The Advantages of Elevated Feeders

by Melodie Anne Google
    It should be easier for him to eat if his bowl is elevated.

    It should be easier for him to eat if his bowl is elevated.

    Chris Amaral/Photodisc/Getty Images

    Finding just the right dish for your cuddly pal is quite the process. Before shelling out big bucks on a fancy ceramic bowl, consider looking at elevated feeders. Putting your pooch’s kibble and water up high has many advantages for him, but always check with your vet before making changes to his feeding routine.

    Easier Swallowing

    Some dogs have a hard time swallowing with their head down. By serving your fuzzy buddy on an elevated platter, he’ll be able to hold his head up slightly. It should make it easier for him to swallow his food and water and could reduce the risk of choking.

    Beneficial for Medical Ailments

    If your canine is older and has stiff joints or has back problems, like disc disease, perching his food and water up can make it easier for him to feast. Elevated dishes can even be helpful and make it easier for him to eat when he is recovering from surgery -- particularly if he has stitches on his belly that make bending down difficult.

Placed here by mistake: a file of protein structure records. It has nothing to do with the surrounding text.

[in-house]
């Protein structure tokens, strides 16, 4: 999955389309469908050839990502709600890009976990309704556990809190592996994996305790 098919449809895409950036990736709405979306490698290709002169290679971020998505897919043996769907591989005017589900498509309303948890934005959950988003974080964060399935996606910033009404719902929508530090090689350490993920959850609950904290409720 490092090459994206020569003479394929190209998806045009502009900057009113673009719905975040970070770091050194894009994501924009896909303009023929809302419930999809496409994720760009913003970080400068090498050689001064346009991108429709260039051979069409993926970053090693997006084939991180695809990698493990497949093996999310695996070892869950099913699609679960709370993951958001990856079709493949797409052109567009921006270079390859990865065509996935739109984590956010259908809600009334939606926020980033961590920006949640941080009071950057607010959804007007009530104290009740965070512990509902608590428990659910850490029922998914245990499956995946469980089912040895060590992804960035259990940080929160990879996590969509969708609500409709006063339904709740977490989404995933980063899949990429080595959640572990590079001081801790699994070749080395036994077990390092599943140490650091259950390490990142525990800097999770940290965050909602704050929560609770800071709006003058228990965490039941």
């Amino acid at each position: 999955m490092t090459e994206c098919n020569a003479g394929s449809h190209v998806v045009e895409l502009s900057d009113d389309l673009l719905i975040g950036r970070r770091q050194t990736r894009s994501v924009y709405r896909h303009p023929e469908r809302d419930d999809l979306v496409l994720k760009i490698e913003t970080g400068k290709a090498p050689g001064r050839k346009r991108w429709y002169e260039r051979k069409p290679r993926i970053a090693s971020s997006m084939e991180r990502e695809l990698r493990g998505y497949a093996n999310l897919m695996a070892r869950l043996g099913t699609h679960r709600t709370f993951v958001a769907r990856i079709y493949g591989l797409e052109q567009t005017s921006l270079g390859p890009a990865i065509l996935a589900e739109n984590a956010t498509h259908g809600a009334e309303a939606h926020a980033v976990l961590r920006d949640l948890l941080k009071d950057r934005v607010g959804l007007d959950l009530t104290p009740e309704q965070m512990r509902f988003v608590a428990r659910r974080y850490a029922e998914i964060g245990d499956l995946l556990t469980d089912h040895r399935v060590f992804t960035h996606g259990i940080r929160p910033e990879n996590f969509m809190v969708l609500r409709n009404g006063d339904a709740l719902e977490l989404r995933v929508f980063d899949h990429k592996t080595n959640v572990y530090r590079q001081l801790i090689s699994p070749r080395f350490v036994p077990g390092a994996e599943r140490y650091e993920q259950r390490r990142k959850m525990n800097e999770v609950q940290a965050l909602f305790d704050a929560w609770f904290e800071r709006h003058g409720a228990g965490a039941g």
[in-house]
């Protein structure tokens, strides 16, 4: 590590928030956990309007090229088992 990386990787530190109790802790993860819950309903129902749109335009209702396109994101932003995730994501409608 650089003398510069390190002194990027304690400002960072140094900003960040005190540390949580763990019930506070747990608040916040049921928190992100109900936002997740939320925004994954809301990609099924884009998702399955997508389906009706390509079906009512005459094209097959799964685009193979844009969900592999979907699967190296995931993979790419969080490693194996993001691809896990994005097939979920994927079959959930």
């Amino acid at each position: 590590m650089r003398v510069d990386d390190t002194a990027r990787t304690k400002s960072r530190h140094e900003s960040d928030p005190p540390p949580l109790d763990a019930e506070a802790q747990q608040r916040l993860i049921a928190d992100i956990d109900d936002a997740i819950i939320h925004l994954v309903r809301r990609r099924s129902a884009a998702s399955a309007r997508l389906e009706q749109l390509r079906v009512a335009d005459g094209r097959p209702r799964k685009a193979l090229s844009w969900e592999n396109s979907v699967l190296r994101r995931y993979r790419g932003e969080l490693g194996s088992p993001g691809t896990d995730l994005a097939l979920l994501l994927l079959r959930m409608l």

Slower Eating

    Having food and water up high means that your fur ball will be less likely to take such big gulps when he dines. Slower eating may help prevent bloat, a serious condition that occurs when your dog’s stomach quickly fills up with food, air or water. The engorged stomach puts pressure on organs around it, making it difficult to breathe and can cut off his blood supply. Research isn't conclusive though, so your vet is the best one to ask before deciding to elevate your pup's food and water.

    Photo Credits

    • Chris Amaral/Photodisc/Getty Images

    About the Author

    Melodie Anne Coffman specializes in overall wellness, with particular interests in women's health and personal defense. She holds a master's degree in food science and human nutrition and is a certified instructor through the NRA. Coffman is pursuing her personal trainer certification in 2015.

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